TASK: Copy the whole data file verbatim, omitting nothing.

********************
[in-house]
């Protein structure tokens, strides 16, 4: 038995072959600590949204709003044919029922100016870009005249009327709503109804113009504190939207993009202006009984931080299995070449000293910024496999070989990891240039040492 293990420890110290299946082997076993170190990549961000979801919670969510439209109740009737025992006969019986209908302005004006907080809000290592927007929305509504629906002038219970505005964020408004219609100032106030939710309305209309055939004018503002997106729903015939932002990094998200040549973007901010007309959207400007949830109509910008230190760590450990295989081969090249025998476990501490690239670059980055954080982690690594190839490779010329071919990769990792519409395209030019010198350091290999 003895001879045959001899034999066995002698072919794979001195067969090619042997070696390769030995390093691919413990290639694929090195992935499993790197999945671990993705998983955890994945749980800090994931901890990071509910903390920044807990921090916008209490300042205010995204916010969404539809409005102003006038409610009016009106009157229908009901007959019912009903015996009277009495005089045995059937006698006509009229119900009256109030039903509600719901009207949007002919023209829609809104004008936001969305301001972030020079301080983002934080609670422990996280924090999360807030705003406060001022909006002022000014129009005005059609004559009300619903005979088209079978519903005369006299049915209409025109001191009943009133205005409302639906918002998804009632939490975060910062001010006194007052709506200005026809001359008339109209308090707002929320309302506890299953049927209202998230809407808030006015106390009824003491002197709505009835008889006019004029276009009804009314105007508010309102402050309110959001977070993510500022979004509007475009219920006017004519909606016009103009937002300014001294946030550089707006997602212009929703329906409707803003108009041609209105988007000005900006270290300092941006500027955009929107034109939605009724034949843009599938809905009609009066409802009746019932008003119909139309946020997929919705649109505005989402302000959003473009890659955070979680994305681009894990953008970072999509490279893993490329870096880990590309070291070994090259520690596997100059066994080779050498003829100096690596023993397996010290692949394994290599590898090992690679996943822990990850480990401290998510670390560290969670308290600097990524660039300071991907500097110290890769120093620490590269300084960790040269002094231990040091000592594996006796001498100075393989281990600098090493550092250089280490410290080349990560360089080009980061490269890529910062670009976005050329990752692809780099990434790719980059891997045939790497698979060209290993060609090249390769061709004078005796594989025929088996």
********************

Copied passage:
[in-house]
């Protein structure tokens, strides 16, 4: 038995072959600590949204709003044919029922100016870009005249009327709503109804113009504190939207993009202006009984931080299995070449000293910024496999070989990891240039040492 293990420890110290299946082997076993170190990549961000979801919670969510439209109740009737025992006969019986209908302005004006907080809000290592927007929305509504629906002038219970505005964020408004219609100032106030939710309305209309055939004018503002997106729903015939932002990094998200040549973007901010007309959207400007949830109509910008230190760590450990295989081969090249025998476990501490690239670059980055954080982690690594190839490779010329071919990769990792519409395209030019010198350091290999 003895001879045959001899034999066995002698072919794979001195067969090619042997070696390769030995390093691919413990290639694929090195992935499993790197999945671990993705998983955890994945749980800090994931901890990071509910903390920044807990921090916008209490300042205010995204916010969404539809409005102003006038409610009016009106009157229908009901007959019912009903015996009277009495005089045995059937006698006509009229119900009256109030039903509600719901009207949007002919023209829609809104004008936001969305301001972030020079301080983002934080609670422990996280924090999360807030705003406060001022909006002022000014129009005005059609004559009300619903005979088209079978519903005369006299049915209409025109001191009943009133205005409302639906918002998804009632939490975060910062001010006194007052709506200005026809001359008339109209308090707002929320309302506890299953049927209202998230809407808030006015106390009824003491002197709505009835008889006019004029276009009804009314105007508010309102402050309110959001977070993510500022979004509007475009219920006017004519909606016009103009937002300014001294946030550089707006997602212009929703329906409707803003108009041609209105988007000005900006270290300092941006500027955009929107034109939605009724034949843009599938809905009609009066409802009746019932008003119909139309946020997929919705649109505005989402302000959003473009890659955070979680994305681009894990953008970072999509490279893993490329870096880990590309070291070994090259520690596997100059066994080779050498003829100096690596023993397996010290692949394994290599590898090992690679996943822990990850480990401290998510670390560290969670308290600097990524660039300071991907500097110290890769120093620490590269300084960790040269002094231990040091000592594996006796001498100075393989281990600098090493550092250089280490410290080349990560360089080009980061490269890529910062670009976005050329990752692809780099990434790719980059891997045939790497698979060209290993060609090249390769061709004078005796594989025929088996």